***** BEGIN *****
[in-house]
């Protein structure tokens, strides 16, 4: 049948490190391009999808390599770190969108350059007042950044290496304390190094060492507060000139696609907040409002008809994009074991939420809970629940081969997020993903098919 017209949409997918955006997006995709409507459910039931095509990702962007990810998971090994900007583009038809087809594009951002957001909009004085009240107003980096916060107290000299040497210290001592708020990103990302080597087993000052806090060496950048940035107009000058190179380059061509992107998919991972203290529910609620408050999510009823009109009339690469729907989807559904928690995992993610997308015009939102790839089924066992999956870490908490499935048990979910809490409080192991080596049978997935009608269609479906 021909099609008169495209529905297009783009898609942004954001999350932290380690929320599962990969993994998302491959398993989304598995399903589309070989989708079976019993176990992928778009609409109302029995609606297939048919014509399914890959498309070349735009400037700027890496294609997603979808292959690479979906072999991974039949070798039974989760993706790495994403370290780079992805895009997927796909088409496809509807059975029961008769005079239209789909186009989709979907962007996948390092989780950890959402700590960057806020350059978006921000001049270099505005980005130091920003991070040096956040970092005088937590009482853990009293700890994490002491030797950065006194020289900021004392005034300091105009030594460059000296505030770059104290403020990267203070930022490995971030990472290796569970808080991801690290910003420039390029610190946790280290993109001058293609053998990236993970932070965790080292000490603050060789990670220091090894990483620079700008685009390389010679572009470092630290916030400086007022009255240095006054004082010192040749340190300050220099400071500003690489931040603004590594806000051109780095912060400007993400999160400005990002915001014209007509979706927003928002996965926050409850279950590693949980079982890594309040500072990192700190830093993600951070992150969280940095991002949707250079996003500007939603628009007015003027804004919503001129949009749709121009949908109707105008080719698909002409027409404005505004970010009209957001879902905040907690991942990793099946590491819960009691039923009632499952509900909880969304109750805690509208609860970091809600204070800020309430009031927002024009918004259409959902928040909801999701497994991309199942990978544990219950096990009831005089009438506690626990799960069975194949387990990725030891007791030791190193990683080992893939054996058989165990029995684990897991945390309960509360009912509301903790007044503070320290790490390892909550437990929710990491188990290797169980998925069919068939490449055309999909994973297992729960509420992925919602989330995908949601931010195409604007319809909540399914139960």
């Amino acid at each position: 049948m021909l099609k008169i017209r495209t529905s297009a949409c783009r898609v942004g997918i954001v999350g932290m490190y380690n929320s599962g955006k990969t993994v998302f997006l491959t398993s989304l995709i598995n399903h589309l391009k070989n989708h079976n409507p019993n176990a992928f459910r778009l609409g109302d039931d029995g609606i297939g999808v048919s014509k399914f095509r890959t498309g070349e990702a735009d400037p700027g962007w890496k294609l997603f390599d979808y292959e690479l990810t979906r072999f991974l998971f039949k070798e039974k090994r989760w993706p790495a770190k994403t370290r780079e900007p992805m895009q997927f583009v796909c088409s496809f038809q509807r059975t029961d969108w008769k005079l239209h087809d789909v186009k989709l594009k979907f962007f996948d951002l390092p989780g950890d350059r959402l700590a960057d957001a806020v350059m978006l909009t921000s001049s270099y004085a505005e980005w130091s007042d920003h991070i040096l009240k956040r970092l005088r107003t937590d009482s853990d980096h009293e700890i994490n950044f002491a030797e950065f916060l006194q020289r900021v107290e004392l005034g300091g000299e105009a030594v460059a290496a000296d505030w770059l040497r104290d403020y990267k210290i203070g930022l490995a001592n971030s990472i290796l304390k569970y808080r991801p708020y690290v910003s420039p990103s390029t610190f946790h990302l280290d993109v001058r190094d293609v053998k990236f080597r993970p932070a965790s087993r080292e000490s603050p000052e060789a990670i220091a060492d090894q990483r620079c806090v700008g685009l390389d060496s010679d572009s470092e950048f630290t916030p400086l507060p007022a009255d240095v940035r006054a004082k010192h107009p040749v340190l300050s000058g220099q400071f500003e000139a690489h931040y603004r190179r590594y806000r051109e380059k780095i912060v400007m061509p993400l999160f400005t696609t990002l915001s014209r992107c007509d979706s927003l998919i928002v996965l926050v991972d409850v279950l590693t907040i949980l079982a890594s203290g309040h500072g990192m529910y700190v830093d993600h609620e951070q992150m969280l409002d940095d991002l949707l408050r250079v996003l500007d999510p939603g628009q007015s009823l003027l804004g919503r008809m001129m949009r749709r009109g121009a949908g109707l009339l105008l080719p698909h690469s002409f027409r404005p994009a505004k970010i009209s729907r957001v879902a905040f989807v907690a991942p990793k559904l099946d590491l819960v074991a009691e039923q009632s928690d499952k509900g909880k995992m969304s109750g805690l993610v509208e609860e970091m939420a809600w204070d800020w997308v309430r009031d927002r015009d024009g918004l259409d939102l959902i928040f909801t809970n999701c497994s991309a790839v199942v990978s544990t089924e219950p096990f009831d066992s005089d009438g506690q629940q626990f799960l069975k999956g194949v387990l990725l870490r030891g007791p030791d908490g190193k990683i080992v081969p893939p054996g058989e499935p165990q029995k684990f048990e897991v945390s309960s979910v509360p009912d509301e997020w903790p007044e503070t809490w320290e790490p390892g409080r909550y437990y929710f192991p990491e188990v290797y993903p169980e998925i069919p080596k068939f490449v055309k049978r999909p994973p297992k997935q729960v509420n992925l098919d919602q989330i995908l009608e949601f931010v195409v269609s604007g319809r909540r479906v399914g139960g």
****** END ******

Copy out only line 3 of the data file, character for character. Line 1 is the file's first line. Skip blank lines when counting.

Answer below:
């Amino acid at each position: 049948m021909l099609k008169i017209r495209t529905s297009a949409c783009r898609v942004g997918i954001v999350g932290m490190y380690n929320s599962g955006k990969t993994v998302f997006l491959t398993s989304l995709i598995n399903h589309l391009k070989n989708h079976n409507p019993n176990a992928f459910r778009l609409g109302d039931d029995g609606i297939g999808v048919s014509k399914f095509r890959t498309g070349e990702a735009d400037p700027g962007w890496k294609l997603f390599d979808y292959e690479l990810t979906r072999f991974l998971f039949k070798e039974k090994r989760w993706p790495a770190k994403t370290r780079e900007p992805m895009q997927f583009v796909c088409s496809f038809q509807r059975t029961d969108w008769k005079l239209h087809d789909v186009k989709l594009k979907f962007f996948d951002l390092p989780g950890d350059r959402l700590a960057d957001a806020v350059m978006l909009t921000s001049s270099y004085a505005e980005w130091s007042d920003h991070i040096l009240k956040r970092l005088r107003t937590d009482s853990d980096h009293e700890i994490n950044f002491a030797e950065f916060l006194q020289r900021v107290e004392l005034g300091g000299e105009a030594v460059a290496a000296d505030w770059l040497r104290d403020y990267k210290i203070g930022l490995a001592n971030s990472i290796l304390k569970y808080r991801p708020y690290v910003s420039p990103s390029t610190f946790h990302l280290d993109v001058r190094d293609v053998k990236f080597r993970p932070a965790s087993r080292e000490s603050p000052e060789a990670i220091a060492d090894q990483r620079c806090v700008g685009l390389d060496s010679d572009s470092e950048f630290t916030p400086l507060p007022a009255d240095v940035r006054a004082k010192h107009p040749v340190l300050s000058g220099q400071f500003e000139a690489h931040y603004r190179r590594y806000r051109e380059k780095i912060v400007m061509p993400l999160f400005t696609t990002l915001s014209r992107c007509d979706s927003l998919i928002v996965l926050v991972d409850v279950l590693t907040i949980l079982a890594s203290g309040h500072g990192m529910y700190v830093d993600h609620e951070q992150m969280l409002d940095d991002l949707l408050r250079v996003l500007d999510p939603g628009q007015s009823l003027l804004g919503r008809m001129m949009r749709r009109g121009a949908g109707l009339l105008l080719p698909h690469s002409f027409r404005p994009a505004k970010i009209s729907r957001v879902a905040f989807v907690a991942p990793k559904l099946d590491l819960v074991a009691e039923q009632s928690d499952k509900g909880k995992m969304s109750g805690l993610v509208e609860e970091m939420a809600w204070d800020w997308v309430r009031d927002r015009d024009g918004l259409d939102l959902i928040f909801t809970n999701c497994s991309a790839v199942v990978s544990t089924e219950p096990f009831d066992s005089d009438g506690q629940q626990f799960l069975k999956g194949v387990l990725l870490r030891g007791p030791d908490g190193k990683i080992v081969p893939p054996g058989e499935p165990q029995k684990f048990e897991v945390s309960s979910v509360p009912d509301e997020w903790p007044e503070t809490w320290e790490p390892g409080r909550y437990y929710f192991p990491e188990v290797y993903p169980e998925i069919p080596k068939f490449v055309k049978r999909p994973p297992k997935q729960v509420n992925l098919d919602q989330i995908l009608e949601f931010v195409v269609s604007g319809r909540r479906v399914g139960g």